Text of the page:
CDC Child Development Campaign Targets Childcare Facilities

ATLANTA – The Centers for Disease Control and Prevention (CDC), in collaboration with a coalition of national partners, is launching a new phase of the “Learn the Signs. Act Early” public awareness campaign.

This childhood development campaign is designed to help increase awareness about the importance of tracking a child’s social and emotional development, including the potential early warning signs of autism and other developmental disabilities.

The new phase targets more than 407,000 child care facilities in the United States and will provide free materials to help child care providers and preschool teachers educate parents about child development and autism.

“More than 8.7 million children younger than five years of age in the United States are in some type of child care arrangement,” said Alison Johnson, acting director of CDC’s National Center on Birth Defects and Developmental Disabilities. “Child care providers and preschool teachers are in a special position to watch for delays and to promote early identification and action when a delay is suspected. In fact, because they see children interact in peer groups, child care providers can be the first to observe early warning signs of a developmental delay such as autism.”

The “Learn the Signs. Act Early” campaign has developed a free resource kit of materials on child development and autism for day care providers and teachers to share with parents of children in their care. The kit, available in both English and Spanish, includes a CD-ROM containing fact sheets on age-specific developmental milestones and on developmental disabilities such as autism, a growth chart that allows parents to track specific developmental milestones along with the height and weight of the child, and educational posters.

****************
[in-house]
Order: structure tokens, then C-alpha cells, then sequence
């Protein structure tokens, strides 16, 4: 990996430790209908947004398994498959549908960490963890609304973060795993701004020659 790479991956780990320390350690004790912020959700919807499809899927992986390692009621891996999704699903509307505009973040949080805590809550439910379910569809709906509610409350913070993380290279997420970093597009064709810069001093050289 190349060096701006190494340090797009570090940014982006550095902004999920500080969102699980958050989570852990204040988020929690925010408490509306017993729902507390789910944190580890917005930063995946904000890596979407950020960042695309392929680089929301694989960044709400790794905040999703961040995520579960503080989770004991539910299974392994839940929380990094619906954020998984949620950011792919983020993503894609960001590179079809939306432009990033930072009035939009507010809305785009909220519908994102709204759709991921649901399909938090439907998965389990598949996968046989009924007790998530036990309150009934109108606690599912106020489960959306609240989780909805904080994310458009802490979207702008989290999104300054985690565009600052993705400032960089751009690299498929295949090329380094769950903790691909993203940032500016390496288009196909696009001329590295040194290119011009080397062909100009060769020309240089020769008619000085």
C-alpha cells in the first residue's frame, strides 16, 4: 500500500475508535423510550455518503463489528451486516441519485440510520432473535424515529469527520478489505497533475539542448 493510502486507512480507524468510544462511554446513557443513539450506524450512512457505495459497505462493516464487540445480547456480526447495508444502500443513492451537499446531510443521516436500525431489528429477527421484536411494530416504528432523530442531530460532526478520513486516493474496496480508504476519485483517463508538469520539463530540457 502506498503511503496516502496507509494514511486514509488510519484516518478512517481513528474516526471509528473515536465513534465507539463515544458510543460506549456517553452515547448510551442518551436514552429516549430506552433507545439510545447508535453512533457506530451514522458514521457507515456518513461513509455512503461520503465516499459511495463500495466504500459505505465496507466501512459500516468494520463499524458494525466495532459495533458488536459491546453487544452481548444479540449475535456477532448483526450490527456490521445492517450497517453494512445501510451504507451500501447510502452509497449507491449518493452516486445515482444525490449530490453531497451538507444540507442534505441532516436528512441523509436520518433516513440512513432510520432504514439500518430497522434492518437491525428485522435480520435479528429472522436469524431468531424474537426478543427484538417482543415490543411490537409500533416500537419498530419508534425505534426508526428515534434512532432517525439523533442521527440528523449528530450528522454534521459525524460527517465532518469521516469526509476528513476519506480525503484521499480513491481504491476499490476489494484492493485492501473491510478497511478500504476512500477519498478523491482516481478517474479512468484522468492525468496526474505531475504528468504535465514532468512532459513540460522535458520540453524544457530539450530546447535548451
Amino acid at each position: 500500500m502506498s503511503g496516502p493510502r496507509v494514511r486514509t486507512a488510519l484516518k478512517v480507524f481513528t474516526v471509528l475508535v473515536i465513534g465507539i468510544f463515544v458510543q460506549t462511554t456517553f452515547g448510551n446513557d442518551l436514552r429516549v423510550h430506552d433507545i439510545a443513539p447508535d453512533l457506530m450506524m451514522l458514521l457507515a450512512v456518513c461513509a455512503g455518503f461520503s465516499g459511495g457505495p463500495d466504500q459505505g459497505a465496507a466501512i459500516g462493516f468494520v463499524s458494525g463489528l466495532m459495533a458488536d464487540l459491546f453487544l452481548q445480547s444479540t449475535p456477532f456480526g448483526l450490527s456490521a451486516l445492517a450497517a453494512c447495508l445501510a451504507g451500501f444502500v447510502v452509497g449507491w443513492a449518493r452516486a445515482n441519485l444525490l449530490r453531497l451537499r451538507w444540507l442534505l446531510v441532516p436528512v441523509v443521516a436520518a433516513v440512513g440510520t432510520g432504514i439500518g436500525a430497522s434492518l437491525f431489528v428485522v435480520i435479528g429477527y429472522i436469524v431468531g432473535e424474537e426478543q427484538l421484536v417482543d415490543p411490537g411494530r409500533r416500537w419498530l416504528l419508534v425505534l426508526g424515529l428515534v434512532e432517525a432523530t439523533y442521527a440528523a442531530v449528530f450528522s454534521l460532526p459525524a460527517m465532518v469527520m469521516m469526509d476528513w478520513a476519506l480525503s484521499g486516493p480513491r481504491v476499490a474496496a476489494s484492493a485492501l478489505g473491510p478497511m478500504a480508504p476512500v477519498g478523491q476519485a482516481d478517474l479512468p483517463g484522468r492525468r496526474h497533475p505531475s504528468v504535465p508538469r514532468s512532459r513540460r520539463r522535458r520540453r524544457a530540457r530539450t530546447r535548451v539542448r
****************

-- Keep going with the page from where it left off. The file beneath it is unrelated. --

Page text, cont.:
In a 2006 national survey of more than 6,000 parents, 49 percent mentioned learning and development as their major concerns when asked about their child’s daycare or preschool. In light of these concerns, it is imperative that parents know what the developmental milestones are and when they should be occurring. No parent wants to find that his or her child has a delay. However, if parents can identify any delay early, they can seek appropriate help right away, which is always in their child’s best interest.

The CDC campaign also encourages parents to ask their child’s doctor or health care professional about any developmental concerns they might have. Parents can also call 1-800-CDC-INFO or visit  for additional information. More information about the “Learn the Signs. Act Early” campaign and developmental milestones is available on the site, in addition to ordering information on the FREE Child Care Provider Resource Kit.

“Learn the Signs. Act Early” is a collaborative effort of the U.S. Department of Health and Human Services (HHS), the Centers for Disease Control and Prevention (CDC), the American Academy of Pediatrics (AAP), Autism Speaks, the Autism Society of America (ASA), Cure Autism Now (CAN), First Signs, the Interagency Autism Coordinating Council (IACC), and the Organization for Autism Research (OAR).


CDC press release.

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